Mercy's Dr. Joseph Ciotola Discusses Reverse Shoulder Replacement On WBAL-TV11's "Woman's Doctor"
Mercy orthopedic surgeon Dr. Joseph Ciotola
A procedure called reverse shoulder replacement is making life better for many people who have shoulder pain.
A few months ago, Sharon Row couldn't do many shoulder movements without excruciating pain, and she said it hurt all the time.
"It hurt at night when I tried to sleep. I was having trouble doing things like drying my hair and getting dressed, and it really became a quality of life issue because I couldn't do the things I wanted to do," she said.
According to Mercy Medical Center orthopedic surgeon Dr. Joseph Ciotola, severe arthritis usually means that bones are rubbing on bone. It causes pain and dysfunction, which makes the reverse replacement useful.
"What this reverse shoulder replacement is really providing is a solution for which we didn't have," Dr. Ciotola said, pointing at a prosthesis that moves like a ball and socket joint. "Before, this prosthesis was a patient that had a chronic rotator cuff tear that was not repairable."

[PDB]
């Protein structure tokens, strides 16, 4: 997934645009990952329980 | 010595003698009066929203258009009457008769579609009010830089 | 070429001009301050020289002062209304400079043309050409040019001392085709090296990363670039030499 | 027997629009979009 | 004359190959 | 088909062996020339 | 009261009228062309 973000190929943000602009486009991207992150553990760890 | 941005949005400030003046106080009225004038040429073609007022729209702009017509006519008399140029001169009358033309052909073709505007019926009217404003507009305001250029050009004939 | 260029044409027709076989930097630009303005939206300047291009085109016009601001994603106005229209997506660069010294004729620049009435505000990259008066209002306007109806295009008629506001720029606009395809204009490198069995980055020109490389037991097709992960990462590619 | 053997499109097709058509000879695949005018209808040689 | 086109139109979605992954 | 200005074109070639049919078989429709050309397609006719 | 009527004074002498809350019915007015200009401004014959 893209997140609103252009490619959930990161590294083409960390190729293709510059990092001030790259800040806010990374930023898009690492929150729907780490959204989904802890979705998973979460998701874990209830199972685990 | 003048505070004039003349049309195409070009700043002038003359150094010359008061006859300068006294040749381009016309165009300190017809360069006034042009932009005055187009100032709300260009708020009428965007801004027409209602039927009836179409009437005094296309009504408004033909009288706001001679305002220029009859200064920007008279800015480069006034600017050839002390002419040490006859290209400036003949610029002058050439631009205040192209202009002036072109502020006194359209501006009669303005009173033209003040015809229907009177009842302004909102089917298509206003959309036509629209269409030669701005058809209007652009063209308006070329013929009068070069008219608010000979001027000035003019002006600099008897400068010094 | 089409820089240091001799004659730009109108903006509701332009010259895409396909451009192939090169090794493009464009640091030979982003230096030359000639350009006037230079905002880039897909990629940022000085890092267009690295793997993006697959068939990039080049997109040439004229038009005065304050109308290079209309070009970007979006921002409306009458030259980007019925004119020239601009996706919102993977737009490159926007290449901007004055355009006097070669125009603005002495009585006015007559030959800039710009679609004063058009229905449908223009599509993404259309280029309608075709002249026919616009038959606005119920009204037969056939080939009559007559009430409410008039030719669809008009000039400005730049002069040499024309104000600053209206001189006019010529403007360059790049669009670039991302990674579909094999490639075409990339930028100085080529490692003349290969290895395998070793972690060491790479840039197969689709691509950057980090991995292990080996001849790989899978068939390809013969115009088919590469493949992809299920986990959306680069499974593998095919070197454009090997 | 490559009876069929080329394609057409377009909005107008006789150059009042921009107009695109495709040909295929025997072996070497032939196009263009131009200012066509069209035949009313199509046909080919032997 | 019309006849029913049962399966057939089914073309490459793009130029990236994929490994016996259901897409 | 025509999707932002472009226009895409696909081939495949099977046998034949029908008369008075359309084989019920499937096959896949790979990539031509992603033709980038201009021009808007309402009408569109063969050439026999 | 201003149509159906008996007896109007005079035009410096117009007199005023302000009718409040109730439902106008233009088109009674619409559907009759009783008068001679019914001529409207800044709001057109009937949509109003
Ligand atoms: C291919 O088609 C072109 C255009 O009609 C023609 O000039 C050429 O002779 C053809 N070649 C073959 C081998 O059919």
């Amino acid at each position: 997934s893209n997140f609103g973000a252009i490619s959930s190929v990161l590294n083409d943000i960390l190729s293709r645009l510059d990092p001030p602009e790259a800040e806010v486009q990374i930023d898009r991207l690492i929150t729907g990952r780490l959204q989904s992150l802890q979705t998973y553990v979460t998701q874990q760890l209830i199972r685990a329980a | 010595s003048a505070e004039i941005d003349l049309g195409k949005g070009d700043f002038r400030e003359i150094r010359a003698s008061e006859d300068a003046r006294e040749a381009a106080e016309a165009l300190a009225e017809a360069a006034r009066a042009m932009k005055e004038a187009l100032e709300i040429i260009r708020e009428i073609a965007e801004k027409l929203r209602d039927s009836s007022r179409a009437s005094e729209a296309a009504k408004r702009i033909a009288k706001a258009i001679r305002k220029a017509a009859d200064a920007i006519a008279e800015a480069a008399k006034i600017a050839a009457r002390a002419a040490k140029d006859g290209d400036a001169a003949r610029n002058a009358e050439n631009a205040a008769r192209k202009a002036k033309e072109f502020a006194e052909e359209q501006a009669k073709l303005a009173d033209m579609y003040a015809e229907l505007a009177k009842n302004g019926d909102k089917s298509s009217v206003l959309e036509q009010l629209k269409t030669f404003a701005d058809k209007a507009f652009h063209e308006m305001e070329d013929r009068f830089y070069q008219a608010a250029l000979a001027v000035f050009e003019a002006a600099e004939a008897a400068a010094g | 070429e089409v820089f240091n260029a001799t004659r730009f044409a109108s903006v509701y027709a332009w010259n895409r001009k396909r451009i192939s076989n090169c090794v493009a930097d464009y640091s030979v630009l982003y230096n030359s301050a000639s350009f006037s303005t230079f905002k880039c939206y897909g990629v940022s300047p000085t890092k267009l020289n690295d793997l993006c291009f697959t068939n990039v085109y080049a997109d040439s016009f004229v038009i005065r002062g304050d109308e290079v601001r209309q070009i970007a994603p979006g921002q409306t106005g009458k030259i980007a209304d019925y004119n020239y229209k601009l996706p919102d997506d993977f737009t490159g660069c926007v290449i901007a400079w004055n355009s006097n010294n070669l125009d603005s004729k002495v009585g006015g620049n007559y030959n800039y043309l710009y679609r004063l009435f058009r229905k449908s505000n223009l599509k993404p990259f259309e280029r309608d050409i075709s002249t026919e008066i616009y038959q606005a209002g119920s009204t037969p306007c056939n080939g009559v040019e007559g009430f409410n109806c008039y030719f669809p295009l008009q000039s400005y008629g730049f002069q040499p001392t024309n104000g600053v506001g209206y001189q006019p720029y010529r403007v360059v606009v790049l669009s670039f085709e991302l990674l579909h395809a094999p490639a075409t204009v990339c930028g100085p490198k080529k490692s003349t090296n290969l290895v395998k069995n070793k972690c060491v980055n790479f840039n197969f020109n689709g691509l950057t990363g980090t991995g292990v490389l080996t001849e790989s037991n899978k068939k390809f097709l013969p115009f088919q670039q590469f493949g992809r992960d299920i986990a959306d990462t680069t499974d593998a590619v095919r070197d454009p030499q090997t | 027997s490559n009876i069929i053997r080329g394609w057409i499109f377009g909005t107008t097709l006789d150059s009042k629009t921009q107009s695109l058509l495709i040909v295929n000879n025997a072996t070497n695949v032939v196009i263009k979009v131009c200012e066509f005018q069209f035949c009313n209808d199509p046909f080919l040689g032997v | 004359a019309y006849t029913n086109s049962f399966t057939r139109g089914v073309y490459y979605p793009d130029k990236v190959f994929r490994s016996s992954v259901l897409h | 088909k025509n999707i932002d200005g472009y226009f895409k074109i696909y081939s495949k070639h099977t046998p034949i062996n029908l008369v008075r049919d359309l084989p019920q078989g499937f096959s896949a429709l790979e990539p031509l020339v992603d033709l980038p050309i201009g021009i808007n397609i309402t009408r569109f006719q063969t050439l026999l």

The procedure has provided good results.
"Excellent results if it's done for the right indication. It's really remarkable how well patients do," Dr. Ciotola said.
Row had her surgery April 5.
"It's incredible. The things that I couldn't do or that hurt to do before, I can do now, and there's just no pain," she said. "I'm not 100 percent yet, but I'm still working at it, and it's just been wonderful."
Founded in 1874, Mercy Medical Center is a university-affiliated medical facility named one of the top 100 hospitals in the U.S. by Thomson-Reuters with a national reputation for women’s health. Mercy is home to the nationally acclaimed Weinberg Center for Women’s Health and Medicine as well as the $400+ million, 20-story Mary Catherine Bunting Center. For more information visit Mercy online at www.mdmercy.com, Facebook, Twitter or call 1-800-MD-MERCY.
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